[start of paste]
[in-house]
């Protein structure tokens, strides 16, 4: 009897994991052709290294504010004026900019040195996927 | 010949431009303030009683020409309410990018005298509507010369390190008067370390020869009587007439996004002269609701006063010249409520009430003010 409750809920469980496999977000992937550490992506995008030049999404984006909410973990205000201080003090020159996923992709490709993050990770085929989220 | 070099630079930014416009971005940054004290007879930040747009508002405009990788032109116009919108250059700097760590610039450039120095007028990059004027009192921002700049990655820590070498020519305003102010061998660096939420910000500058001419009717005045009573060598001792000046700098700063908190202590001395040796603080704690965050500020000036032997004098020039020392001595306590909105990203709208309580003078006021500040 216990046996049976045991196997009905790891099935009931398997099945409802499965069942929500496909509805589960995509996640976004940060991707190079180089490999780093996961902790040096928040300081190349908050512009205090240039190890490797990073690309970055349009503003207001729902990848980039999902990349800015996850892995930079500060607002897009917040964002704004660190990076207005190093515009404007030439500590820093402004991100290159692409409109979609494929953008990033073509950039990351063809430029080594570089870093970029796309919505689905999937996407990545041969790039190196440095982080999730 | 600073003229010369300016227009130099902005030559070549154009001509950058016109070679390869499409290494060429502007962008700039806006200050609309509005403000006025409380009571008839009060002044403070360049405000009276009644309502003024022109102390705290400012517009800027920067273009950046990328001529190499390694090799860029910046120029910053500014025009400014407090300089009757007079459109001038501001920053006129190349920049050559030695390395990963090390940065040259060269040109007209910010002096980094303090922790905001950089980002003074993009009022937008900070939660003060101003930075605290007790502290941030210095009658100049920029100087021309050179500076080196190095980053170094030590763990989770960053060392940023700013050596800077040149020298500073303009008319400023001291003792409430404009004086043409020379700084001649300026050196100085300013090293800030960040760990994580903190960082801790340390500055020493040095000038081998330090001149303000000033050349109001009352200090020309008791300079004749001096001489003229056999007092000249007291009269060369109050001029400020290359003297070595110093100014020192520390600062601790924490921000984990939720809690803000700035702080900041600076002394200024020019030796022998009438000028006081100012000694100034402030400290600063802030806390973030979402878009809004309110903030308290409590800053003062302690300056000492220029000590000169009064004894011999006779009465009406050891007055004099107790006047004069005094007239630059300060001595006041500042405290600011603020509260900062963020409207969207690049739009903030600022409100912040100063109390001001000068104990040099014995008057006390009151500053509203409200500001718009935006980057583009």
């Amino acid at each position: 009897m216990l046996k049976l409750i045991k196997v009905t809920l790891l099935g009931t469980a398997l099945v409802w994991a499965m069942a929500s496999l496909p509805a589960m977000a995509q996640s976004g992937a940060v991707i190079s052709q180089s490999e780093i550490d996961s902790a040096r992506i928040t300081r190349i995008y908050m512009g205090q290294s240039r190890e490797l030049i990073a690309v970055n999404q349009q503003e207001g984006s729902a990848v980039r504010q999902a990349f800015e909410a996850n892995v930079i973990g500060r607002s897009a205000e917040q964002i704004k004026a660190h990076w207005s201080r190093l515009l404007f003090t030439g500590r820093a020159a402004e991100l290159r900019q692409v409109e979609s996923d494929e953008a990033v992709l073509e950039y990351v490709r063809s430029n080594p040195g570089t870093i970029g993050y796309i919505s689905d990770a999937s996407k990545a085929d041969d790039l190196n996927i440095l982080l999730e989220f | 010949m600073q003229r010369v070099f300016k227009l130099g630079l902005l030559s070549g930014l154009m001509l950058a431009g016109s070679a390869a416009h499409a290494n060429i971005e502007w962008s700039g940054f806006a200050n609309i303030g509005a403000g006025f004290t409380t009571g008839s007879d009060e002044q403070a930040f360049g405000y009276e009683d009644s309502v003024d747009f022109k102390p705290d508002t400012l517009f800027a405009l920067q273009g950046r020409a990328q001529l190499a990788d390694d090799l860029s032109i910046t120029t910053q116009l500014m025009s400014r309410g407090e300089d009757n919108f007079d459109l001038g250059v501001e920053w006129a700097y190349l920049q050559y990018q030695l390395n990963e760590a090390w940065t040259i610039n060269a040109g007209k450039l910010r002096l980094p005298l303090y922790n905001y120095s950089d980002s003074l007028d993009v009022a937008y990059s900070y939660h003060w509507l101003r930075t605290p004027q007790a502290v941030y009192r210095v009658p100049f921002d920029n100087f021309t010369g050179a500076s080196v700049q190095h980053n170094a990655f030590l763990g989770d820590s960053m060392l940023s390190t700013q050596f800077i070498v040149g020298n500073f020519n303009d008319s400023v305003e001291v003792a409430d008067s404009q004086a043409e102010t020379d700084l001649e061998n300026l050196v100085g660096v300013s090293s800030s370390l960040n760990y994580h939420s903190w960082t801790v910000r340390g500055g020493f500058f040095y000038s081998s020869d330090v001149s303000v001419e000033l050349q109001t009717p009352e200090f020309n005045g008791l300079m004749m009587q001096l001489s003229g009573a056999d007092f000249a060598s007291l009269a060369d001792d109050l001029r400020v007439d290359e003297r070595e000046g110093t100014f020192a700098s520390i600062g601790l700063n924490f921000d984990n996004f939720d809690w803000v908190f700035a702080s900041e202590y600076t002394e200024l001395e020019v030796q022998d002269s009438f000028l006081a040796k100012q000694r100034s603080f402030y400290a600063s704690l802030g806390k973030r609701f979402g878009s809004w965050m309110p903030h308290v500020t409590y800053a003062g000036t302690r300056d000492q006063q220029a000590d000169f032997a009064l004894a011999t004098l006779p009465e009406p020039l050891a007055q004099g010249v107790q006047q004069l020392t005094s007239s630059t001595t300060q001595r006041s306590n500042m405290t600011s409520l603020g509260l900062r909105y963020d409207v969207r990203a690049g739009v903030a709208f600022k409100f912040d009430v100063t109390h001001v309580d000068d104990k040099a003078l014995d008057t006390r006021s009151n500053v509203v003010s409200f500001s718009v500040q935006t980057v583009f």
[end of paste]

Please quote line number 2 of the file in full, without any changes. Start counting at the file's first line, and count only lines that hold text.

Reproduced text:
């Protein structure tokens, strides 16, 4: 009897994991052709290294504010004026900019040195996927 | 010949431009303030009683020409309410990018005298509507010369390190008067370390020869009587007439996004002269609701006063010249409520009430003010 409750809920469980496999977000992937550490992506995008030049999404984006909410973990205000201080003090020159996923992709490709993050990770085929989220 | 070099630079930014416009971005940054004290007879930040747009508002405009990788032109116009919108250059700097760590610039450039120095007028990059004027009192921002700049990655820590070498020519305003102010061998660096939420910000500058001419009717005045009573060598001792000046700098700063908190202590001395040796603080704690965050500020000036032997004098020039020392001595306590909105990203709208309580003078006021500040 216990046996049976045991196997009905790891099935009931398997099945409802499965069942929500496909509805589960995509996640976004940060991707190079180089490999780093996961902790040096928040300081190349908050512009205090240039190890490797990073690309970055349009503003207001729902990848980039999902990349800015996850892995930079500060607002897009917040964002704004660190990076207005190093515009404007030439500590820093402004991100290159692409409109979609494929953008990033073509950039990351063809430029080594570089870093970029796309919505689905999937996407990545041969790039190196440095982080999730 | 600073003229010369300016227009130099902005030559070549154009001509950058016109070679390869499409290494060429502007962008700039806006200050609309509005403000006025409380009571008839009060002044403070360049405000009276009644309502003024022109102390705290400012517009800027920067273009950046990328001529190499390694090799860029910046120029910053500014025009400014407090300089009757007079459109001038501001920053006129190349920049050559030695390395990963090390940065040259060269040109007209910010002096980094303090922790905001950089980002003074993009009022937008900070939660003060101003930075605290007790502290941030210095009658100049920029100087021309050179500076080196190095980053170094030590763990989770960053060392940023700013050596800077040149020298500073303009008319400023001291003792409430404009004086043409020379700084001649300026050196100085300013090293800030960040760990994580903190960082801790340390500055020493040095000038081998330090001149303000000033050349109001009352200090020309008791300079004749001096001489003229056999007092000249007291009269060369109050001029400020290359003297070595110093100014020192520390600062601790924490921000984990939720809690803000700035702080900041600076002394200024020019030796022998009438000028006081100012000694100034402030400290600063802030806390973030979402878009809004309110903030308290409590800053003062302690300056000492220029000590000169009064004894011999006779009465009406050891007055004099107790006047004069005094007239630059300060001595006041500042405290600011603020509260900062963020409207969207690049739009903030600022409100912040100063109390001001000068104990040099014995008057006390009151500053509203409200500001718009935006980057583009």